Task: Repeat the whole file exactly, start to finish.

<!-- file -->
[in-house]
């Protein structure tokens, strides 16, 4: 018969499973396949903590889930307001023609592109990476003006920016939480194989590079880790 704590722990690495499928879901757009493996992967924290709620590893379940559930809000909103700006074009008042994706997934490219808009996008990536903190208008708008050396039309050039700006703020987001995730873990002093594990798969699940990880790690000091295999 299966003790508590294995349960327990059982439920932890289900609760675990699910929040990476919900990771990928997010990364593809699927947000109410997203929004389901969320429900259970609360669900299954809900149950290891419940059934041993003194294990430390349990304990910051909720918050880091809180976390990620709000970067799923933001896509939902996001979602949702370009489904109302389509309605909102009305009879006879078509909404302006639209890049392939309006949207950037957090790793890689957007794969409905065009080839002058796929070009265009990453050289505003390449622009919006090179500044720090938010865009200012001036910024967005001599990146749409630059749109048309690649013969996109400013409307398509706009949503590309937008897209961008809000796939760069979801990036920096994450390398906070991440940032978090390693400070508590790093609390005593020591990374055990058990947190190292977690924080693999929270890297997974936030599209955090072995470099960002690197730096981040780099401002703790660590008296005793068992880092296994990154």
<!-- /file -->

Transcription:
[in-house]
């Protein structure tokens, strides 16, 4: 018969499973396949903590889930307001023609592109990476003006920016939480194989590079880790 704590722990690495499928879901757009493996992967924290709620590893379940559930809000909103700006074009008042994706997934490219808009996008990536903190208008708008050396039309050039700006703020987001995730873990002093594990798969699940990880790690000091295999 299966003790508590294995349960327990059982439920932890289900609760675990699910929040990476919900990771990928997010990364593809699927947000109410997203929004389901969320429900259970609360669900299954809900149950290891419940059934041993003194294990430390349990304990910051909720918050880091809180976390990620709000970067799923933001896509939902996001979602949702370009489904109302389509309605909102009305009879006879078509909404302006639209890049392939309006949207950037957090790793890689957007794969409905065009080839002058796929070009265009990453050289505003390449622009919006090179500044720090938010865009200012001036910024967005001599990146749409630059749109048309690649013969996109400013409307398509706009949503590309937008897209961008809000796939760069979801990036920096994450390398906070991440940032978090390693400070508590790093609390005593020591990374055990058990947190190292977690924080693999929270890297997974936030599209955090072995470099960002690197730096981040780099401002703790660590008296005793068992880092296994990154």